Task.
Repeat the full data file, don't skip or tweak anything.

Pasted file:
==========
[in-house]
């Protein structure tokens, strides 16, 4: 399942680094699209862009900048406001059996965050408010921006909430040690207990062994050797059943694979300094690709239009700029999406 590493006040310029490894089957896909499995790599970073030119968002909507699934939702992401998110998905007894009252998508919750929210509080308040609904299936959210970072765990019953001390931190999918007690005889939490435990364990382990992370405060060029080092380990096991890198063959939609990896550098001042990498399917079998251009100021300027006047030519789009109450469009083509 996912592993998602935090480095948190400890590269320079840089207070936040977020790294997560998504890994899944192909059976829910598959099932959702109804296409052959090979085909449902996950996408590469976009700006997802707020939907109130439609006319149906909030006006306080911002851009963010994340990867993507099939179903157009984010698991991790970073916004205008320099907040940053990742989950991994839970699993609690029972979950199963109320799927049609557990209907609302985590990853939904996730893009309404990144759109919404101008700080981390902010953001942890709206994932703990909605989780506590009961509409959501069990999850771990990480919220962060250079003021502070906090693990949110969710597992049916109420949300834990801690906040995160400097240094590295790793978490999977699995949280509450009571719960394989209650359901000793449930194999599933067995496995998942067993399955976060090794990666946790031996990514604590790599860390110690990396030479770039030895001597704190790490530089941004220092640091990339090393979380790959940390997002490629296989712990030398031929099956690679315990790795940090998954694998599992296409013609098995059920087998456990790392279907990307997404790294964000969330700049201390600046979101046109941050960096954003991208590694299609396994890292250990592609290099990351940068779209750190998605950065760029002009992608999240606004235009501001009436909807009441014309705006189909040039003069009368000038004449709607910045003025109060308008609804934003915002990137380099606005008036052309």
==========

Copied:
[in-house]
């Protein structure tokens, strides 16, 4: 399942680094699209862009900048406001059996965050408010921006909430040690207990062994050797059943694979300094690709239009700029999406 590493006040310029490894089957896909499995790599970073030119968002909507699934939702992401998110998905007894009252998508919750929210509080308040609904299936959210970072765990019953001390931190999918007690005889939490435990364990382990992370405060060029080092380990096991890198063959939609990896550098001042990498399917079998251009100021300027006047030519789009109450469009083509 996912592993998602935090480095948190400890590269320079840089207070936040977020790294997560998504890994899944192909059976829910598959099932959702109804296409052959090979085909449902996950996408590469976009700006997802707020939907109130439609006319149906909030006006306080911002851009963010994340990867993507099939179903157009984010698991991790970073916004205008320099907040940053990742989950991994839970699993609690029972979950199963109320799927049609557990209907609302985590990853939904996730893009309404990144759109919404101008700080981390902010953001942890709206994932703990909605989780506590009961509409959501069990999850771990990480919220962060250079003021502070906090693990949110969710597992049916109420949300834990801690906040995160400097240094590295790793978490999977699995949280509450009571719960394989209650359901000793449930194999599933067995496995998942067993399955976060090794990666946790031996990514604590790599860390110690990396030479770039030895001597704190790490530089941004220092640091990339090393979380790959940390997002490629296989712990030398031929099956690679315990790795940090998954694998599992296409013609098995059920087998456990790392279907990307997404790294964000969330700049201390600046979101046109941050960096954003991208590694299609396994890292250990592609290099990351940068779209750190998605950065760029002009992608999240606004235009501001009436909807009441014309705006189909040039003069009368000038004449709607910045003025109060308008609804934003915002990137380099606005008036052309």